Growing your garden and enjoying the beautiful sunset with your kids from there is fantastic until garden ants strikes. Garden ants are able not only to damage your plants but also to make your once lovely garden an unpleasant place for you and your kids. So getting rid of ants in garden is an essential aspect.
Ants in the garden is not an entirely bad thing. Ants help to break down materials like leaves, tree branches, and trunks, which in turn serve as nutrients for the plant. Ants are also crucial in the garden as they help to properly aerate the soil by burrowing into the ground, creating holes for proper soil drainage.
Trying to get rid of these ants in your garden can become a strenuous activity, especially when they keep coming back even after clearing them. What’s even more difficult is removing the ant from your yard without harming your plants. Because you’re protecting your plants, not every ant extermination technique will be suitable for use.
That is why we’ve compiled this article for you. To show you how you can safely remove ants in your garden without damaging the garden plants. Before we look at that, you must know the common ants that attack the garden.
Common Garden Ants
Knowing the species of ants attacking your plants is the first step to getting rid of them. There are over 10000 species of ants in the world right now. A lot of those are extinct or do not attack plants, here are some of the common ants you’ll find in your garden.
- Lasius Niger (the common black garden ant): This ant specie is a common sight in gardens and has an average population of 5000 ants per colony. The Lasius Niger anthill is usually found at the edge of the patio or garden areas. Formic acid and its jaws are its means of protection against predators.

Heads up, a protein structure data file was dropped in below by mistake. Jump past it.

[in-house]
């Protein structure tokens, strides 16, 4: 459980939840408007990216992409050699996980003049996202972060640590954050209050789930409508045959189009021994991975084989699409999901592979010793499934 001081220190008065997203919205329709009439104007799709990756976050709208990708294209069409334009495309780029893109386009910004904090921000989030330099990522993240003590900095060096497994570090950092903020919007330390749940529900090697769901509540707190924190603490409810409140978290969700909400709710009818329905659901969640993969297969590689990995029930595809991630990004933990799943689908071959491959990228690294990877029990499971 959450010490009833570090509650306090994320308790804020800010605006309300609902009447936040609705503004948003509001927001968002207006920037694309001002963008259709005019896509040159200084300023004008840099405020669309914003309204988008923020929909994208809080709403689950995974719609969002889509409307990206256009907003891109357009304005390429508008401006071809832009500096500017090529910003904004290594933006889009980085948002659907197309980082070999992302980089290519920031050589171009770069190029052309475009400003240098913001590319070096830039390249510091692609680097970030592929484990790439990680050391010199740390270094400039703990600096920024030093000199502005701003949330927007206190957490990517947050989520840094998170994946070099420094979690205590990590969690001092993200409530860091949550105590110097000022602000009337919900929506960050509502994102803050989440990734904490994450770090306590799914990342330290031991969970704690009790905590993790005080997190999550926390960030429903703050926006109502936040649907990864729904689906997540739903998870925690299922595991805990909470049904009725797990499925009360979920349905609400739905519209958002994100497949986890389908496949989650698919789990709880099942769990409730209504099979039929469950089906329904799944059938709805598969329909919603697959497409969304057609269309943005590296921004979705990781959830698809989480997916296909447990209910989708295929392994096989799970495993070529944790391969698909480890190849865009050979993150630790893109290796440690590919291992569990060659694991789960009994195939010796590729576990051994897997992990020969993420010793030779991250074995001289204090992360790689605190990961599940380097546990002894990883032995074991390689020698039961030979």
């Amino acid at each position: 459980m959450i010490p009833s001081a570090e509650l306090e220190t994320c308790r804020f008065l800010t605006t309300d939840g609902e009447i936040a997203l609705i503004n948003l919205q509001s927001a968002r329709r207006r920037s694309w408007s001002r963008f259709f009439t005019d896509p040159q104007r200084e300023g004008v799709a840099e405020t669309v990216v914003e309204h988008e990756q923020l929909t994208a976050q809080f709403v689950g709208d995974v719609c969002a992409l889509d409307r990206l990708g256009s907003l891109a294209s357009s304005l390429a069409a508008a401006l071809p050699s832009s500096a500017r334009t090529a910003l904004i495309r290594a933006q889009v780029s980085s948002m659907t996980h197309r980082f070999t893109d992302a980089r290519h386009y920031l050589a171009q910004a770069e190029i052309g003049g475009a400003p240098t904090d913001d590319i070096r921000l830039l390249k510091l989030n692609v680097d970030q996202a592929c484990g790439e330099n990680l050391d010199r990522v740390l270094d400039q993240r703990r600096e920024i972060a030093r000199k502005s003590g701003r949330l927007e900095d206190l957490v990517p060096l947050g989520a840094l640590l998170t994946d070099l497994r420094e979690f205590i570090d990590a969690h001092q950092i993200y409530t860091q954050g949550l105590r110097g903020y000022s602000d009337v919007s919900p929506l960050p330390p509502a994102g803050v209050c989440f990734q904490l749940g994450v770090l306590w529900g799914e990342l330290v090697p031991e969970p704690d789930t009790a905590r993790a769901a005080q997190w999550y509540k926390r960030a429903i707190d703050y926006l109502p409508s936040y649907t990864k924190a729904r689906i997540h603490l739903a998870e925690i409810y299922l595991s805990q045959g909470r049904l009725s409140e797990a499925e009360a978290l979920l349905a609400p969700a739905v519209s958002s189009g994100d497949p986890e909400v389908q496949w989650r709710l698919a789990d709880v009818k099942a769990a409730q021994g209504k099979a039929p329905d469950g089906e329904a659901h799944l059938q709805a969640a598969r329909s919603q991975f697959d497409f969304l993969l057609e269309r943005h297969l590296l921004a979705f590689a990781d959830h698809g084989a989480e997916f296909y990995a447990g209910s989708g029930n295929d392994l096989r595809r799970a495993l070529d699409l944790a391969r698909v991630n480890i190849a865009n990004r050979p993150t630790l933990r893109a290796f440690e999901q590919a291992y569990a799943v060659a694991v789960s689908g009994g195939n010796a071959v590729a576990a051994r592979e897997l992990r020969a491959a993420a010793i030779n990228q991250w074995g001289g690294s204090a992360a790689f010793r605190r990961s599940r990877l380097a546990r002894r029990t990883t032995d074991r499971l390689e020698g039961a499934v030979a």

- Lasius Flavia (yellow meadow ant): This yellow ant species is also a common sight in gardens and is not so harmful just like their Niger counterparts. One of the most significant indicators that you have Lasius Flavia in your garden is the sighting of small molds around your yard.
- Fire ant: This is also a common ant family you’ll most likely find in your garden. The fire ant family consists of over 200 different species peculiar to different locations. Depending on your location, the red imported fire ant (South America) and the European fire ant (Europe) are common species you may find in your garden. The fire ant is typically known for its reddish-brown color and painful stings.
- Crematogaster (acrobat ant): This is an aggressive garden ant species with vibrant workers. Their mode of attack (raising the abdomen) is what gave them the acrobatic ant side name. Their color ranges from yellowish-brown to reddish-black, and they can be found nesting in moist wood lying around in your garden.
How to Remove Ants Without Harming Your Plants
We have already established that ants have an essential role to play in your garden. If they’re becoming a nuisance and already entering your home or damaging your plants, then it’s time to get rid of them. Here are some ways to remove them without damaging the plants in your garden.
Use Hot/Cold Water